Halvorson said the federal government’s “fiscal cliff” episode of January 2013 was the “triggering event” that got him into the congressional race.
“I’m a Republican, and (the fiscal cliff) symbolized to me that our Republican Party no longer understood what was happening to our country,” he said. “I felt like our own party needed to be turned around because I felt we were the last best hope in the sense that our conservative foundation and our platform is the right approach. … Republicans still have an opportunity to be reached out to. We’ve lost our way and the fiscal cliff to me is a crystallizing moment that expressed that. … I saw we did not have the leadership in our party to take those values that are embodied in conservative principals and put them into place. I believe that what’s going on here (at WyoTech) is the embodiment, the application, of those conservative principles — teaching people how to be self-reliant, how to get out and do work and produce. So it’s all tied together economically and politically and educationally and spiritually.”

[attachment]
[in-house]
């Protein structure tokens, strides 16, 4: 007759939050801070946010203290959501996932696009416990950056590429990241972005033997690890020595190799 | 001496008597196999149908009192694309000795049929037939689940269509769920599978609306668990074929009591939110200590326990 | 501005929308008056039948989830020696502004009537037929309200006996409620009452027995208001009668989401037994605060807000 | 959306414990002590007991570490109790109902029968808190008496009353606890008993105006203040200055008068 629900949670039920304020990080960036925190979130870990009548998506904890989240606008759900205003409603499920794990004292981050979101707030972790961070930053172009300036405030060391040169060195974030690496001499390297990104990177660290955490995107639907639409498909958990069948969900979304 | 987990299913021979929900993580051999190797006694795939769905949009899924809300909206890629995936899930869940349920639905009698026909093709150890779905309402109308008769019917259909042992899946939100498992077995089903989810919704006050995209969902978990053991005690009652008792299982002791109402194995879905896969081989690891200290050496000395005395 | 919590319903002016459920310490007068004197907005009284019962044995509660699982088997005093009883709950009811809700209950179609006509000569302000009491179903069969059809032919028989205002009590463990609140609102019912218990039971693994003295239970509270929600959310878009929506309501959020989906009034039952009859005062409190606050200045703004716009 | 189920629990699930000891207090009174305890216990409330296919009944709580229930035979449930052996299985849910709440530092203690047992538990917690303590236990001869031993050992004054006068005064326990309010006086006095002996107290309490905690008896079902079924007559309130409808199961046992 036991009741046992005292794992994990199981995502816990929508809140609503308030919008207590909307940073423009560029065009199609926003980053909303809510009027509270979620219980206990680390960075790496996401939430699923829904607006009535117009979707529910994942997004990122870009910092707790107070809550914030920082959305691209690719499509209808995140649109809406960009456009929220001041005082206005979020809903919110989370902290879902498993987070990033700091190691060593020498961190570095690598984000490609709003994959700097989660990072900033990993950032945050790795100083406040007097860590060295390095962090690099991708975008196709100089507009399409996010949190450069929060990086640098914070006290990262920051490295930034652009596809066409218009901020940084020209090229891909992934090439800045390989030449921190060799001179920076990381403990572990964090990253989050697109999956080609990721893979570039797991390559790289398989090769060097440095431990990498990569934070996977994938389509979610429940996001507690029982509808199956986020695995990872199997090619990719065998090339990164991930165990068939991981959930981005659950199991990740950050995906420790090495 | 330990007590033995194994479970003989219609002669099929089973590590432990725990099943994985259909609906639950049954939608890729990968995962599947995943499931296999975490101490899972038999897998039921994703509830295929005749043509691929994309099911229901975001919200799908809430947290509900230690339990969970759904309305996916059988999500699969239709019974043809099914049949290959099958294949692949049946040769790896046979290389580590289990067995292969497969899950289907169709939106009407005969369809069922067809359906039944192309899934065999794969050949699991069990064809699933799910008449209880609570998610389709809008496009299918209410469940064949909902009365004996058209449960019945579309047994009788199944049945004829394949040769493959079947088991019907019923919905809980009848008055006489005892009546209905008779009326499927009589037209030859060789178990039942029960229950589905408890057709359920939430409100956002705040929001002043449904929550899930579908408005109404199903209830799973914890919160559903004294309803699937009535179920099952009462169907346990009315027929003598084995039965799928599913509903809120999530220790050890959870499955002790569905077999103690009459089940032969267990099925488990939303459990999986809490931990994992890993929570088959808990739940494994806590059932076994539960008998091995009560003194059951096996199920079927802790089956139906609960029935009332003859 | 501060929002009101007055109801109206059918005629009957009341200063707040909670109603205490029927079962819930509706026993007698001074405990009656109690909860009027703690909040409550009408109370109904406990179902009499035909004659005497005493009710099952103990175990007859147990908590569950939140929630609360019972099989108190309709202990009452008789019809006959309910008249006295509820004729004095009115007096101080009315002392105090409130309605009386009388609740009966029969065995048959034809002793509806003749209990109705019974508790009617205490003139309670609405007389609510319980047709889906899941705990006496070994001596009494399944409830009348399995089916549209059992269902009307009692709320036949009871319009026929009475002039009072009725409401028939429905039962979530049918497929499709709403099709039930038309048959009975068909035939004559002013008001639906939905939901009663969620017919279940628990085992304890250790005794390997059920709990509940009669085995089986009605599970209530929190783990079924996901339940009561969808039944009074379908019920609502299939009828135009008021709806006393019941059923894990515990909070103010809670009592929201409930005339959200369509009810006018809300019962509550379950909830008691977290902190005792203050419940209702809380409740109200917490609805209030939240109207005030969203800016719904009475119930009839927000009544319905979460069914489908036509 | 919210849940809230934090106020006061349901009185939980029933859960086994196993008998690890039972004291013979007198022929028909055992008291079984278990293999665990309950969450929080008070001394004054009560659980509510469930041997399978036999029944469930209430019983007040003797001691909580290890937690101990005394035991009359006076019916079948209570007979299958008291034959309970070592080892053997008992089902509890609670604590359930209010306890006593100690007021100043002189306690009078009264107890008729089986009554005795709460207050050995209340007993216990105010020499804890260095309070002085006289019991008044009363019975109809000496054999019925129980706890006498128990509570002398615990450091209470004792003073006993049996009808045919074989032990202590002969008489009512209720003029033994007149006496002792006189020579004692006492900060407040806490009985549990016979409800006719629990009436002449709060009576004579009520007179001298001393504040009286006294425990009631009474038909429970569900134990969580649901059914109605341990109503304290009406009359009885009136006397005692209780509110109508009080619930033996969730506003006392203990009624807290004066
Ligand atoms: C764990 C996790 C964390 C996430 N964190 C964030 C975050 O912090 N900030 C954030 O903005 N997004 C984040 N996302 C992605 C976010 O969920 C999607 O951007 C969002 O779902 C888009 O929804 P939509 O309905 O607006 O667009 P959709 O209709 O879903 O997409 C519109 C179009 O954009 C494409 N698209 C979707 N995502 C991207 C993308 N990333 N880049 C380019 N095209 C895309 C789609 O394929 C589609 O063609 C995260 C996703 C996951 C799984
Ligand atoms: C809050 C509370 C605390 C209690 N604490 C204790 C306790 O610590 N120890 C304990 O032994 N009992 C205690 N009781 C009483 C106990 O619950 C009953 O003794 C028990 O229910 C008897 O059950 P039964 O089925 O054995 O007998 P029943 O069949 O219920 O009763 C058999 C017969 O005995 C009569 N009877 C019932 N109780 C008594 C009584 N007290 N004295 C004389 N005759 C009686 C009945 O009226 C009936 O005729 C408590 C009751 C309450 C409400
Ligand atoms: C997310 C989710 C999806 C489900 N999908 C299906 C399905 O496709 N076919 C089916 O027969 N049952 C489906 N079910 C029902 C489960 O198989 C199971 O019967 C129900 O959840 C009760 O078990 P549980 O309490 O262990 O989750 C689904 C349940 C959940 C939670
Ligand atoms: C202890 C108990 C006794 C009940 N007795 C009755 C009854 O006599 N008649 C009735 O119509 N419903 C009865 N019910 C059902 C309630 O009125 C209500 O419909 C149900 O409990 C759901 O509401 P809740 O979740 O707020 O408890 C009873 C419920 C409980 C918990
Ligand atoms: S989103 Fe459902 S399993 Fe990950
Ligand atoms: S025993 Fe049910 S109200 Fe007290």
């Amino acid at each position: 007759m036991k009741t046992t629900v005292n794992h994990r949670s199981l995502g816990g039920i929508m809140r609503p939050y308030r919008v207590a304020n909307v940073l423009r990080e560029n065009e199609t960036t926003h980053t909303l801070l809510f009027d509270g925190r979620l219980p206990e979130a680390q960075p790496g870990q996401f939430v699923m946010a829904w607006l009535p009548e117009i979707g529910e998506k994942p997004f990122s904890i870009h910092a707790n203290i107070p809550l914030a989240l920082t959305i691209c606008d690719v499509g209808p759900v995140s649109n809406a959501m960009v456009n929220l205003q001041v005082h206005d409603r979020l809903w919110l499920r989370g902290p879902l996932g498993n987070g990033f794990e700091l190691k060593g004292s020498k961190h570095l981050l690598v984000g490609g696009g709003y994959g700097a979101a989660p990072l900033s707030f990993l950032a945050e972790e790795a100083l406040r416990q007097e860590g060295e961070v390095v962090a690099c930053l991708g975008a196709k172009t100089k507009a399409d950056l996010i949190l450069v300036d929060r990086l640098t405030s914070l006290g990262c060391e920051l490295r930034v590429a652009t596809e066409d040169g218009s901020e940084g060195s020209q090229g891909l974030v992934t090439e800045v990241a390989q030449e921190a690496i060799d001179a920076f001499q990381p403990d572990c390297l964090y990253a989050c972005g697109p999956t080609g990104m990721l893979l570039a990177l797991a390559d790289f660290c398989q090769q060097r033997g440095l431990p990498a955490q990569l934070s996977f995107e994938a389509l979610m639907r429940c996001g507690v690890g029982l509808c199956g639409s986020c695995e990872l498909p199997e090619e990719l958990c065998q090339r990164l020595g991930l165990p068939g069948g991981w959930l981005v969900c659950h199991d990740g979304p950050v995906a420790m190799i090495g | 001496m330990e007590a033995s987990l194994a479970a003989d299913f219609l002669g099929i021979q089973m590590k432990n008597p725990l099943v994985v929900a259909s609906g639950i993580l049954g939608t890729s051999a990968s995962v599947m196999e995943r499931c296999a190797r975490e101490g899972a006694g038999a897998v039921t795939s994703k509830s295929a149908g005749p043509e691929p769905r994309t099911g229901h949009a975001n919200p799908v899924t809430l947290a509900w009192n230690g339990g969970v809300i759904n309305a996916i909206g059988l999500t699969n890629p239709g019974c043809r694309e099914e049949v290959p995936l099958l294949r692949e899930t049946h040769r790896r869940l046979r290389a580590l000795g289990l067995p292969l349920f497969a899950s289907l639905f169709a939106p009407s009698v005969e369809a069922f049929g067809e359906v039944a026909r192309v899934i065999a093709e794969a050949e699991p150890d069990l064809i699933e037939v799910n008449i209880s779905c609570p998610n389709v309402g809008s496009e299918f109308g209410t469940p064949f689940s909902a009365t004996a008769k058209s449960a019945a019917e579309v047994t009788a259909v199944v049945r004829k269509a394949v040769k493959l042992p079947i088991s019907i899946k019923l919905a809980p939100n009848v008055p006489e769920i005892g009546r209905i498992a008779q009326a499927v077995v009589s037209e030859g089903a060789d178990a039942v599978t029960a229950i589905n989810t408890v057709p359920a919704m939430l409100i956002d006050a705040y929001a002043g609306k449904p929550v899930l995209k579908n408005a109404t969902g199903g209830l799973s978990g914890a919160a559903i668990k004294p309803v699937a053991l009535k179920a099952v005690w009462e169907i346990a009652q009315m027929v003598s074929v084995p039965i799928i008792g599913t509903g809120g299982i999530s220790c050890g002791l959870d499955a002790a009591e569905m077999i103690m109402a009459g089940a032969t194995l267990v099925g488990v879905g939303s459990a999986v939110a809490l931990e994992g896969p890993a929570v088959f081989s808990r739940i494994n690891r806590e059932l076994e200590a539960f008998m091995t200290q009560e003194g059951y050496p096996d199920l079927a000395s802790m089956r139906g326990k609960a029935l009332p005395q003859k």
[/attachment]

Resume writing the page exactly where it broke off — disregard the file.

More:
Halvorson said he believes America’s annual budget can be a balanced budget again in seven years. He said it took 42 years to get America to a national debt of $17.5 trillion, which he considers an “immoral condition.”
“We reached it because we have people serving in Congress who are willing to spend other people’s money without any concern for the return on that money or any restraint on the spending of that money. They’re happy to overspend an account and then ask for more money to supplement their irresponsibility.”
Halvorson said be believes in personal and political responsibility, and when he sees a person not operating by responsible principles, he feels it’s his responsibility to oppose that and offer a solution to it, which is an application of true conservative principles.
Halvorson wants the federal government out of education.